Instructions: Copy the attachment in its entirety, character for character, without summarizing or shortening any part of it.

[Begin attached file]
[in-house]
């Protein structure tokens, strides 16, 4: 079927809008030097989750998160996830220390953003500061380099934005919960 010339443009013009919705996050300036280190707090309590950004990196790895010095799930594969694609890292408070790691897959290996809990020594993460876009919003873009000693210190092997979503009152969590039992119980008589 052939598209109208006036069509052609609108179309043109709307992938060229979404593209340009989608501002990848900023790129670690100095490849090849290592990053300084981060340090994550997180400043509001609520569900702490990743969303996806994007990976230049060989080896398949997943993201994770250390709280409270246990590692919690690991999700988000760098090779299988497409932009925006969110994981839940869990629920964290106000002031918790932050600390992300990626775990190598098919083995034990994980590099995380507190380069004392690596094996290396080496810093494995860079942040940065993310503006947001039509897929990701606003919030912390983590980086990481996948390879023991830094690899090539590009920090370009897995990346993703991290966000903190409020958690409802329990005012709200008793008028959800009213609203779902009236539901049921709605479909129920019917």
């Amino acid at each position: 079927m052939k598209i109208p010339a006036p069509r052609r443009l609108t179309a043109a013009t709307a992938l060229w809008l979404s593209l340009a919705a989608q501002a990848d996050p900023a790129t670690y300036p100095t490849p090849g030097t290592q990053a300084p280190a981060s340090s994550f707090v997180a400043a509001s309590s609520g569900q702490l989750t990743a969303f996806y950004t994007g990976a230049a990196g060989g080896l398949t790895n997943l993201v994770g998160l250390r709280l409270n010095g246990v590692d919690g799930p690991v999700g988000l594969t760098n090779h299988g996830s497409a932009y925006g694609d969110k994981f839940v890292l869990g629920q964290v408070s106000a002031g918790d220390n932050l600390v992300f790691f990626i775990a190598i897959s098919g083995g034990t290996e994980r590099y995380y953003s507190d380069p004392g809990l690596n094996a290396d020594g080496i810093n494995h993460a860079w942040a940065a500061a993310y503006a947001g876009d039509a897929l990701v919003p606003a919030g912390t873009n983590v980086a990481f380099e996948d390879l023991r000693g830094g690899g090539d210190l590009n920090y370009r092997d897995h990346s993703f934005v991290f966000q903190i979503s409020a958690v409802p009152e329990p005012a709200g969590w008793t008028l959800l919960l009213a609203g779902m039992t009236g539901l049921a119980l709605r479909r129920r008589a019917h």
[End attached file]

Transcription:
[in-house]
């Protein structure tokens, strides 16, 4: 079927809008030097989750998160996830220390953003500061380099934005919960 010339443009013009919705996050300036280190707090309590950004990196790895010095799930594969694609890292408070790691897959290996809990020594993460876009919003873009000693210190092997979503009152969590039992119980008589 052939598209109208006036069509052609609108179309043109709307992938060229979404593209340009989608501002990848900023790129670690100095490849090849290592990053300084981060340090994550997180400043509001609520569900702490990743969303996806994007990976230049060989080896398949997943993201994770250390709280409270246990590692919690690991999700988000760098090779299988497409932009925006969110994981839940869990629920964290106000002031918790932050600390992300990626775990190598098919083995034990994980590099995380507190380069004392690596094996290396080496810093494995860079942040940065993310503006947001039509897929990701606003919030912390983590980086990481996948390879023991830094690899090539590009920090370009897995990346993703991290966000903190409020958690409802329990005012709200008793008028959800009213609203779902009236539901049921709605479909129920019917």
């Amino acid at each position: 079927m052939k598209i109208p010339a006036p069509r052609r443009l609108t179309a043109a013009t709307a992938l060229w809008l979404s593209l340009a919705a989608q501002a990848d996050p900023a790129t670690y300036p100095t490849p090849g030097t290592q990053a300084p280190a981060s340090s994550f707090v997180a400043a509001s309590s609520g569900q702490l989750t990743a969303f996806y950004t994007g990976a230049a990196g060989g080896l398949t790895n997943l993201v994770g998160l250390r709280l409270n010095g246990v590692d919690g799930p690991v999700g988000l594969t760098n090779h299988g996830s497409a932009y925006g694609d969110k994981f839940v890292l869990g629920q964290v408070s106000a002031g918790d220390n932050l600390v992300f790691f990626i775990a190598i897959s098919g083995g034990t290996e994980r590099y995380y953003s507190d380069p004392g809990l690596n094996a290396d020594g080496i810093n494995h993460a860079w942040a940065a500061a993310y503006a947001g876009d039509a897929l990701v919003p606003a919030g912390t873009n983590v980086a990481f380099e996948d390879l023991r000693g830094g690899g090539d210190l590009n920090y370009r092997d897995h990346s993703f934005v991290f966000q903190i979503s409020a958690v409802p009152e329990p005012a709200g969590w008793t008028l959800l919960l009213a609203g779902m039992t009236g539901l049921a119980l709605r479909r129920r008589a019917h």